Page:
Homer CCSD 33C
Goodings Grove Luther J. Schilling William E. Young William J. Butler
Hadley Middle Homer Jr. High
Contact: Charla Brautigam, Communications/Public Relations Manager
firstname.lastname@example.org | 708-226-7628
For Immediate Release:
Dec. 9, 2015
Homer 33C joins Hour of Code movement
Homer Community Consolidated School District 33C students demonstrated their 21st century learning skills recently, participating in a global Hour of Code movement.
Students spent at least one hour writing computer code the week of Dec. 7-13 in celebration of Computer Science Education Week. They were among tens of millions students in 180+ countries to participate.
“We started the morning off with the Hour of Code,” said Schilling third grade teacher Tasha Ohotzke. “It was a huge success. Many students were writing 10 lines of code or more by the time we finished. I even had one student that wrote 22 lines of code.”
The Hour of Code movement was organized by Code.org, a public 501c3 non-profit dedicated to expanding participation in computer science by making it available in more schools and increasing participation by women.
The goal is to demystify code and show students that anybody can learn the basics.
“Every student should have the opportunity to learn computer science,” according to Hour of Code organizers. “It helps nurture problem-solving skills, logic and creativity.”
Homer School District 33C is at the forefront of 21st century learning, launching a Preparing Future Ready Students initiative in June 2013. With the community’s support, the district has been enhancing its collection of 21st century learning tools, including Chromebooks, iPads, laptops, PCs, 3D printers and Spheros.
By 2017, the district hopes to equip every student in grades 3-8 with a Chromebook.
“Our goal is to prepare students for the rigors of a technologically advanced world,” said Arlene Siefert, the district’s Director of Technology.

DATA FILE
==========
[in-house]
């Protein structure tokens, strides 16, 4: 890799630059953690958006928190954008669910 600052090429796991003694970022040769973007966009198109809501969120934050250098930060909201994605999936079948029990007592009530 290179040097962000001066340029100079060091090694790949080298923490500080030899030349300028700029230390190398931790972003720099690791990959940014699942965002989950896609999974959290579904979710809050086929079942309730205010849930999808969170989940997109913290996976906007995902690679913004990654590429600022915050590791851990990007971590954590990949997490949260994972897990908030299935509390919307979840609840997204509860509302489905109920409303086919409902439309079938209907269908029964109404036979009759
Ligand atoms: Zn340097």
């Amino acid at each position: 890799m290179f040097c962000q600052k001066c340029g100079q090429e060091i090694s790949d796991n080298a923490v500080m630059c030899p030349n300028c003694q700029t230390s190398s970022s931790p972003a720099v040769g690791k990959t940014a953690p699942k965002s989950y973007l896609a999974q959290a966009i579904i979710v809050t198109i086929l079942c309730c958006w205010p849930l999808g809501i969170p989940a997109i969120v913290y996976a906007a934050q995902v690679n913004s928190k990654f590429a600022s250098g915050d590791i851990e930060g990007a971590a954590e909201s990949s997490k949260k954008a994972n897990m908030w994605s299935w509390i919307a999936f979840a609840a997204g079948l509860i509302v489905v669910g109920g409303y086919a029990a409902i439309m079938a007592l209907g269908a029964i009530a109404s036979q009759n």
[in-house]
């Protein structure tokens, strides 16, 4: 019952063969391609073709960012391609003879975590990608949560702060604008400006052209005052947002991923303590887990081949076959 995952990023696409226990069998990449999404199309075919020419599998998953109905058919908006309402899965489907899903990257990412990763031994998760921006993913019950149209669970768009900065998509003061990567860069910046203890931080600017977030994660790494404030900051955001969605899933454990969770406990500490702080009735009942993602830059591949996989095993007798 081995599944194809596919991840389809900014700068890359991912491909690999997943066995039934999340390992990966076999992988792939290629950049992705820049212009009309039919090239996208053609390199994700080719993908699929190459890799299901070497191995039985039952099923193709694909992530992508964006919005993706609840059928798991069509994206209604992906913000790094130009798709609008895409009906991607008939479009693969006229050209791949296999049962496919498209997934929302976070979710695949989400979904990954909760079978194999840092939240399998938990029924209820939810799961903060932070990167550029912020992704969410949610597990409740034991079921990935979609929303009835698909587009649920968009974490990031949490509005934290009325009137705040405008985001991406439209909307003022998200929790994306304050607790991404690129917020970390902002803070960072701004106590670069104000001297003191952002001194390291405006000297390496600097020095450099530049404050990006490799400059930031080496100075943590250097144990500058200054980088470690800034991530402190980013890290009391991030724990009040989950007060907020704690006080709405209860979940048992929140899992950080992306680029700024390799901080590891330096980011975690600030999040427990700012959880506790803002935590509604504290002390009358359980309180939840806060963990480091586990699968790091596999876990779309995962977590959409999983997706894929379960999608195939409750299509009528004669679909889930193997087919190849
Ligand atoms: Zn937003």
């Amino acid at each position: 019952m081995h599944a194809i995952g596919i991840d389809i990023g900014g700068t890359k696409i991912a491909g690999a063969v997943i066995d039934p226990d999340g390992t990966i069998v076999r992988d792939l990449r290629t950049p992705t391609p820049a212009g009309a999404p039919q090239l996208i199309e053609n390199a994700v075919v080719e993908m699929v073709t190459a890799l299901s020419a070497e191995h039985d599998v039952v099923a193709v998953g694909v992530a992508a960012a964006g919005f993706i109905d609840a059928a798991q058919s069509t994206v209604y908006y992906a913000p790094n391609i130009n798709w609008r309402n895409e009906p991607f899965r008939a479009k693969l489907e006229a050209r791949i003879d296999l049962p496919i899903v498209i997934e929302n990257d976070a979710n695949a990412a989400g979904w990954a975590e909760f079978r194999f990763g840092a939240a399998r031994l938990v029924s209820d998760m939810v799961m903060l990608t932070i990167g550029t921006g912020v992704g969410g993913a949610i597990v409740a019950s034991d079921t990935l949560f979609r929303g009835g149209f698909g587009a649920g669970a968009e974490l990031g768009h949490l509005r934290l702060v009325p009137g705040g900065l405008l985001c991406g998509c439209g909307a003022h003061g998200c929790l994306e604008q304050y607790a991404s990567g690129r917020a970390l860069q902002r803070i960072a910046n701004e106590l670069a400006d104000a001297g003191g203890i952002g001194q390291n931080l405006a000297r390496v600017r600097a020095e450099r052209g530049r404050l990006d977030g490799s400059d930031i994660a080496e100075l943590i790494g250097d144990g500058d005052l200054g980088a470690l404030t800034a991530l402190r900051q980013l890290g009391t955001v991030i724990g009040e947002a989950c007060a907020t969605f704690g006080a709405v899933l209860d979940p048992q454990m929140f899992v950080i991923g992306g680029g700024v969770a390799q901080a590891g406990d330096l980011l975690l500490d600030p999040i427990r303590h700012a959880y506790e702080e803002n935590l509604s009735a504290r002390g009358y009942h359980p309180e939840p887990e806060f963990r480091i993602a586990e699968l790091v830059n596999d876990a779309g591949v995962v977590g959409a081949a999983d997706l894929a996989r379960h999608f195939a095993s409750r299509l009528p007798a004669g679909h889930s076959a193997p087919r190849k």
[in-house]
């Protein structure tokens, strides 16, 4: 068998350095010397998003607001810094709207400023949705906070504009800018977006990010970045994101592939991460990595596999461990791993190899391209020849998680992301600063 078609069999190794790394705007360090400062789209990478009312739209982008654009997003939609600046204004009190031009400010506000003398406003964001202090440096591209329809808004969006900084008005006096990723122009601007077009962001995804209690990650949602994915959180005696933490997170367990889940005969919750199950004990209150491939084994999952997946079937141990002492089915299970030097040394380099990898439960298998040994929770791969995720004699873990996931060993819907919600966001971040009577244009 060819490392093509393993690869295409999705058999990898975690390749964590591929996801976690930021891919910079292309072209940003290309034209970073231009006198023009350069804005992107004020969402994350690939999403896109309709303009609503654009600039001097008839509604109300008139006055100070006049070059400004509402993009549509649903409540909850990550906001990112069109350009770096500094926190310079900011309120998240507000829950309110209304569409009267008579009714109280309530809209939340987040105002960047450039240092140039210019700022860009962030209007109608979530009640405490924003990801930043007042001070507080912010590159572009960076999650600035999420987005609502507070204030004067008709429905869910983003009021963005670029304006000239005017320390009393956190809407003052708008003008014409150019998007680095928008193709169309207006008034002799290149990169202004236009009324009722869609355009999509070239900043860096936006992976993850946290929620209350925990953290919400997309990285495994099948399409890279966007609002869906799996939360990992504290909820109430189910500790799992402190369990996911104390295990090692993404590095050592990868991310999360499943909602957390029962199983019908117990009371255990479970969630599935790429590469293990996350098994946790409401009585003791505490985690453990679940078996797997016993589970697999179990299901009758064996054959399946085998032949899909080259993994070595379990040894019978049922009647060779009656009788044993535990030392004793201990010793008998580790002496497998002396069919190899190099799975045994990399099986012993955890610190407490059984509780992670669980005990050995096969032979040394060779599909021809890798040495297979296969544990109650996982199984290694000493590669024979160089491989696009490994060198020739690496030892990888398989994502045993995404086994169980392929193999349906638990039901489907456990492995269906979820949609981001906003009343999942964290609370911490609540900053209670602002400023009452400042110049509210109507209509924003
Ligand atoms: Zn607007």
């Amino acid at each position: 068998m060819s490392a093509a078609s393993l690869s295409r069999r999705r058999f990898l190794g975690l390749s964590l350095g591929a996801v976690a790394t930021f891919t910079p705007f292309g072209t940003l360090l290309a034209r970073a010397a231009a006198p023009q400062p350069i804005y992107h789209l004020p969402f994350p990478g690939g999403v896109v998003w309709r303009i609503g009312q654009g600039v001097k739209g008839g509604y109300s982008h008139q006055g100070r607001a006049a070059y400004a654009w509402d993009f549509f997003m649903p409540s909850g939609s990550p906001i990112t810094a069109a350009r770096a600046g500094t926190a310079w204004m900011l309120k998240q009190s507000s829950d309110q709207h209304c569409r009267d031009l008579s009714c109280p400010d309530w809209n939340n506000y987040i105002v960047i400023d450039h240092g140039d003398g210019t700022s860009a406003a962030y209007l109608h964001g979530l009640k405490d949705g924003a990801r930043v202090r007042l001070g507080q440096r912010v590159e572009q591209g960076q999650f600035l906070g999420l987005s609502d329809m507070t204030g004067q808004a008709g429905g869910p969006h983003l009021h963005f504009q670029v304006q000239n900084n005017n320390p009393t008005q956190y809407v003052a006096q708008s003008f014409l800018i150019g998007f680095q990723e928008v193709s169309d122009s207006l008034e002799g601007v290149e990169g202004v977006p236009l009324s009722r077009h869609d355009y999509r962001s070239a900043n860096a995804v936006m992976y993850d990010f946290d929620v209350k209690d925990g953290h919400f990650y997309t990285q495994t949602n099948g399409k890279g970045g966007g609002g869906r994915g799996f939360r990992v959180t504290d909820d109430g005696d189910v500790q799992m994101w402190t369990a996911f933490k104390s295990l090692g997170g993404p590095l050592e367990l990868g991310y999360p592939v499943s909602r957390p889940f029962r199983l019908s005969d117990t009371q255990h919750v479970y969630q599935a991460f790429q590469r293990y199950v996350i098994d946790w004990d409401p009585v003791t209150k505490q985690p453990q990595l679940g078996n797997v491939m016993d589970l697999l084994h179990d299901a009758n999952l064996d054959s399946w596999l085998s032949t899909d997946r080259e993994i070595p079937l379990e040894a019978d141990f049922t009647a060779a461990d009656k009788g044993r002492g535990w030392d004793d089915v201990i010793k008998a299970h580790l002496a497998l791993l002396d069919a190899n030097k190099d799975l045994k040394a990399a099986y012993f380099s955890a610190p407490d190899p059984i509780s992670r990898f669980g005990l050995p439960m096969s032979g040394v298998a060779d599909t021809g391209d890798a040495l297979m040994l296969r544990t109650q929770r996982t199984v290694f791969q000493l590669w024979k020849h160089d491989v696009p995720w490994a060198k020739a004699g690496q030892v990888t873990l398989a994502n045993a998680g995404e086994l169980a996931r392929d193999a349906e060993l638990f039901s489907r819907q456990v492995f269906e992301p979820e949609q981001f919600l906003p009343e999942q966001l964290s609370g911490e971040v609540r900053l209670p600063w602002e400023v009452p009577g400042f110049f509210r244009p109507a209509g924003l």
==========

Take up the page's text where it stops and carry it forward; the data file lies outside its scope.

That means giving them the right tools to build their critical thinking skills, expand their communications skills and become independent problem solvers, added Superintendent Kara Coglianese.
“Through collaborative efforts representing ALL community stakeholder groups, Homer 33C is committed to empowering student success by graduating responsible, globally-aware citizens who are passionate life-long learners, creative thinkers and independent problem-solvers,” she said. “In addition, we are committed to providing technology that enhances learning, expands communication and promotes data-driven decision-making.”
During an Hour of Code session at Hadley Middle School on Dec. 9, fifth graders challenged themselves to build a Star Wars galaxy with code.
“I think it’s fun,” said one fifth grader as she programed a droid’s movement with a few clicks on her keyboard.
“Some levels are difficult,” said another student. “But some aren’t.”
Technology plays an important role in today’s learning, said teacher Celeste Rupsis, because it fosters critical thinking and problem-solving.
“It forces them to think sequentially and logically,” she added.
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